Does Religion Own Morality
The following dialog is a continuation of this discussion between my
rational mind and my devil's advocate, the religious straw-man, Bishop
Pangloss. Hilarity ensues.
"First," I continued, "I've never quite accepted that idea that religion
holds a monopoly on morals. It seems to me that the greatest cause of death
is inspiration from God. From Yaweh's declarations to kill in the
Jewish Bible to the insane warfare divinely revealed to the current
president of the United States.
"That's utter nonsense," Pangloss interrupted, "God inspires Love and
Peace, it is the devil that masquerades as the Lord that tempts men to
warfare." I countered with a raised eyebrow, so he qualified his statement,
"OK, there are a few statements in the Bible where the Lord requires war,
but that isn't the norm. His ways are much higher than ours and so
transcendent as to be completely unknowable to mere mortals."
I sat back and got ready to deliver my sermon, "Then it appears to me that
we may be in need of better inspiration. Plato, in his Republic,
describes his Utopian society. In it, religion is given to the masses of
the people in order to keep them moral. However, they were to be ruled by
philosopher kings, who wouldn't need religion, as they would adhere to
something higher that philosophy would illuminate."
"I suppose you are now going to quote Nietche and how religion is the
opiate for the masses," the bishop said with rolled eyes.
"Actually, it was Karl Marx who said that, and no I wasn't planning on
putting religion down." I continued, "Look at it this way, a child who
obeys his father for fear of punishment is a typical child. But an adult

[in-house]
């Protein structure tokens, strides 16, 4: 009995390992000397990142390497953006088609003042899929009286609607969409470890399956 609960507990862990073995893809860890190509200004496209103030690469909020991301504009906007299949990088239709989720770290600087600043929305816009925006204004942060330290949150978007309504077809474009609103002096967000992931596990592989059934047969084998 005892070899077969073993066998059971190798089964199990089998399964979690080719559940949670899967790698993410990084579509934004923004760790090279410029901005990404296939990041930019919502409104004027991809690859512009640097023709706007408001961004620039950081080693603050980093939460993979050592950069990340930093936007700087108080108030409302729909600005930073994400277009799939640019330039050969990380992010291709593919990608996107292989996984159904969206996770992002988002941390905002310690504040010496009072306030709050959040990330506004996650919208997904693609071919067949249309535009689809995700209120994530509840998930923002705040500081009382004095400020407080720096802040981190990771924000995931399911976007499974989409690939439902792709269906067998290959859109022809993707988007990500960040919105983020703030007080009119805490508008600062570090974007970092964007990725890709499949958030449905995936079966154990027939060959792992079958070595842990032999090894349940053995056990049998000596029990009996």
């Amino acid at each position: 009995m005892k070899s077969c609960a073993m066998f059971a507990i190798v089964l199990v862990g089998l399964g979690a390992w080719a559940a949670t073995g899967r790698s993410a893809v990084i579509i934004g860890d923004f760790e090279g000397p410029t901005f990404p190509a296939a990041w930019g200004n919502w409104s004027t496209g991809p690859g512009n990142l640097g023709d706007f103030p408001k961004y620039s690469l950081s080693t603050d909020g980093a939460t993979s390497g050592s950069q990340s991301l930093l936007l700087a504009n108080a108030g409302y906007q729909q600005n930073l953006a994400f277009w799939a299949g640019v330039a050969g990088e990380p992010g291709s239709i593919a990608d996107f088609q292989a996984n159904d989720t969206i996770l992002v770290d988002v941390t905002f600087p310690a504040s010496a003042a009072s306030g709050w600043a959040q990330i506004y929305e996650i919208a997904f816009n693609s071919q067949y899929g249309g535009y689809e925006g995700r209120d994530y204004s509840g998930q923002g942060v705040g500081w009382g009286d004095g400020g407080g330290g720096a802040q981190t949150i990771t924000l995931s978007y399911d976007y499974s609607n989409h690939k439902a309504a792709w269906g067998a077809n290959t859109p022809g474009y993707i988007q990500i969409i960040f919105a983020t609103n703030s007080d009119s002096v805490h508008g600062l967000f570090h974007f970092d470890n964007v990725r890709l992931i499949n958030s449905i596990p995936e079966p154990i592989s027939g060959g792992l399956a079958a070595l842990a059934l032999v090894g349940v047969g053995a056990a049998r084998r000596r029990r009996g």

who obeys the rules and laws of his country for fear of punishment and jail
is not only immature, but not very moral, for if he feels he can get away
with a crime, he probably will."
"But God sees all and knows all!" the Bishop countered with a finger
in the air.
"Yes, and replacing the limited knowledge of society and the state with a
Santa Claus-like all seeing God, doesn't build a mature empathy that is
really required for good morals."
He questioned, "I'm not following you."
I reiterated, "Philosopher's since Plato have been trying to define the
ethics that would inspire men to moral behavior, and they do so based
on rational conclusions, and not on the traditions written in other
cultures. Even though the path is different, in many cases, they would end
up on the same side of a debate with you."
"Let's expand upong Jesus' Golden Rule and expand on it slightly by saying,
'Act as you would want everyone to act that will lead to a better life for
everyone.' Then people will be good, loving and peaceful because it leads
to a better society, and a better life for the individual. Keep in mind that
that attitude does not forbid a God, this perspective does not require
I then quoted Colin McGin, who recently said in an interview:†
† Colin McGin was interviewed by Bill Moyers
in his Faith and Reason
program on PBS.
I don't like to limit reason to science, as I think that science applies
I think that morality is also a rational belief system. We can justify our
moral beliefs. We can have intelligent arguments about moral questions.
If we are discussing capital punishment, we can have an argument about it.
We can discuss that rationally. We don't just say, 'I believe that capital
punishment is wrong and you don't believe it is wrong, and that is the end
of it.' We can have a conversation.
We can say, 'Why do we think that capital punishment is wrong?' We might
say that it deters people. Then we can make observations. Does it deter
people? Turns out it doesn't really deter people. But we can have a discussion
about many subjects. It is part of reason. It is part of the ability to
have a rational argument where you can resolve it.
Whenever morality is based on theology, whenever right is made dependent
on divine authority, the most immoral, unjust, infamous things can be
justified and established.
The bishop slumped back in his chair for a moment-- obviously deep in
thought-- before he continued, "I'll concede the idea that religion isn't
necessary for morals, however, we began this discussion with the lifeless
concept of a life without God."
"Oh sure," I said, getting up to poke the fire and refresh the glasses,
"Let me just catch my breath. I'm not used to all this preaching."
"Really? I would think that all the hot air that escapes your lungs would
warm those vocal cords," he said with a snicker at his poor attempt at